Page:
‘Right to Counsel’ and the interplay between health and housing

By Dennis Archambault

It’s accepted that within the concept of public health, stable affordable housing is an essential determinant of health. The “housing first” model, as applied to those experiencing homelessness, establishes that people need food and a place to live before addressing other aspects of life like employment, education, and health maintenance. The absence of stable housing, or the risk of it, creates and exacerbates disease conditions.


Recently, Council Member Pro Tem Mary Sheffield, joined the United Community Housing Coalition and other advocate groups in mobilizing an effort to achieve a “right to counsel” in Detroit. 30,000 people in the city face eviction or landlord-tenant disputes annually. Because most landlords have attorneys and few tenants can afford to have them, these cases often favor landlords and cause many people to move or become homeless.


I had the opportunity to present the interrelationship between poor health and housing instability, as well housing instability resulting in poor health at a local conference exploring the many facets of people facing eviction or foreclosure. Renters tend to be people with low-wage jobs, or are unemployed, making rent payments difficult to begin with. If they have medical problems, their ability to work may be problematic. If they have health insurance, their co-pays and deductibles are likely to be high.


On the other hand, housing instability, such as being late on rent, having a homeless child, or moving more than two times in the past year increases the odds of negative health outcomes, lack of sufficient and nutritious food, and the ability to pay for utilities. The stress of income insecurity related to the stress of eviction can further exacerbate chronic disease and trigger autoimmune disorders. Disease then leads to health costs, complicating the ability to make house/apartment payments. According to a recent Health Affairs article, low-income families with difficulty paying rent or mortgage or utility bills are less likely to have a primary source of medical care and are more likely to postpone needed treatment. 23 percent of severely cost-burdened renters face difficulty purchasing food and go without prescribed medications.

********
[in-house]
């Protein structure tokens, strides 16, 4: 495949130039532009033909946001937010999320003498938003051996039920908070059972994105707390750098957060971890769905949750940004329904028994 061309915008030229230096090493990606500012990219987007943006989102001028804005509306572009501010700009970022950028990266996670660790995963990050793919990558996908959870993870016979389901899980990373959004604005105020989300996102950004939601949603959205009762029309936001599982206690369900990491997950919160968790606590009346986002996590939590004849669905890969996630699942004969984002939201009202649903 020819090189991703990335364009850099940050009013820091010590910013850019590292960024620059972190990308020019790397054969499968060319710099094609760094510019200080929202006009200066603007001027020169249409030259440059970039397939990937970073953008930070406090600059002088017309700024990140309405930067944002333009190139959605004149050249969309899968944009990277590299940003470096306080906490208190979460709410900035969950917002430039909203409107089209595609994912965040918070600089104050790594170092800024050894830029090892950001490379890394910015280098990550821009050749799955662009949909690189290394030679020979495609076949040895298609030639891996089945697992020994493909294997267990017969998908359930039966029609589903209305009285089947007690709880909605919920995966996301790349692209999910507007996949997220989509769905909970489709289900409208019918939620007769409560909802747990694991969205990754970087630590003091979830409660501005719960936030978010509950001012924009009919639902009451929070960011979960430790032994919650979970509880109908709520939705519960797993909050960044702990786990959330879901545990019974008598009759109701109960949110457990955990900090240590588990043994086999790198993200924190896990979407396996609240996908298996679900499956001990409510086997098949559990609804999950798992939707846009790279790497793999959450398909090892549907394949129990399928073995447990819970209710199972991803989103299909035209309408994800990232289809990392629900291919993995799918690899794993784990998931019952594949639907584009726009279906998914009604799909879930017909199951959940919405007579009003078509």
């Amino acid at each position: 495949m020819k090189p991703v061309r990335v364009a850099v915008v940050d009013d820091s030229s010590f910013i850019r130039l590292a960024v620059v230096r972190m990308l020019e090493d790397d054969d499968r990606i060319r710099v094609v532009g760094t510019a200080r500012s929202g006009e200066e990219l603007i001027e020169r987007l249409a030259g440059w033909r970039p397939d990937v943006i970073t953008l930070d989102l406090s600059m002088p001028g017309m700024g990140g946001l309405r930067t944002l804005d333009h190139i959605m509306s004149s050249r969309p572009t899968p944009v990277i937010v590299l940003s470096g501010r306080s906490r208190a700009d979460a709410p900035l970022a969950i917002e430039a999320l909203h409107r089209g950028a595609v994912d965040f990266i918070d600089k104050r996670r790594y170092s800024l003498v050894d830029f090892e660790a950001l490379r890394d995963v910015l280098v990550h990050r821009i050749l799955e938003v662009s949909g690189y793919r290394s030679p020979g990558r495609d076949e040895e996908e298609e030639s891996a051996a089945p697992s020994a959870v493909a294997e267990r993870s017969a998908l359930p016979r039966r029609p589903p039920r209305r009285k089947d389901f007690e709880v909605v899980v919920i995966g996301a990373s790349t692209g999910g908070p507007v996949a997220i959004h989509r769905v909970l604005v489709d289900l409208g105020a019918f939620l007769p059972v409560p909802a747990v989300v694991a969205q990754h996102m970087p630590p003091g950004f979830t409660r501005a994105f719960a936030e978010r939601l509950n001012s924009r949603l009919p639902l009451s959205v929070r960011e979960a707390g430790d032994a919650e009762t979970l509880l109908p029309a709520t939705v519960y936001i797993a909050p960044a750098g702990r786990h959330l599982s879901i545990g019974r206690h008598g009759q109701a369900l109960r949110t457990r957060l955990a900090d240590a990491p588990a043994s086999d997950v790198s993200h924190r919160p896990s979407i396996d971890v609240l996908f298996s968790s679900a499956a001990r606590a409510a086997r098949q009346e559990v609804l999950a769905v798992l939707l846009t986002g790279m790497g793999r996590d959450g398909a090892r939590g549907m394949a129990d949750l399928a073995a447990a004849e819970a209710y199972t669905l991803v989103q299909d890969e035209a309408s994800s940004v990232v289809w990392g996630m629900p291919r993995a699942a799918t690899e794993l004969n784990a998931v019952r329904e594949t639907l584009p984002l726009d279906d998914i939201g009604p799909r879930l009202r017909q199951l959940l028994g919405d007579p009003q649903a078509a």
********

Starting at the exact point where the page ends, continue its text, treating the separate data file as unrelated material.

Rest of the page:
Right to counsel is primarily a legal safeguard to preserve housing for those having difficulty with rent and mortgage payments. It can also be a point of contact for vulnerable populations, knowing that the stress of housing instability is likely to result in mental and physical health problems. For more information on the right to counsel initiative, visit the UCHC website.


Dennis Archambault is vice president of Public Affairs for Authority Health.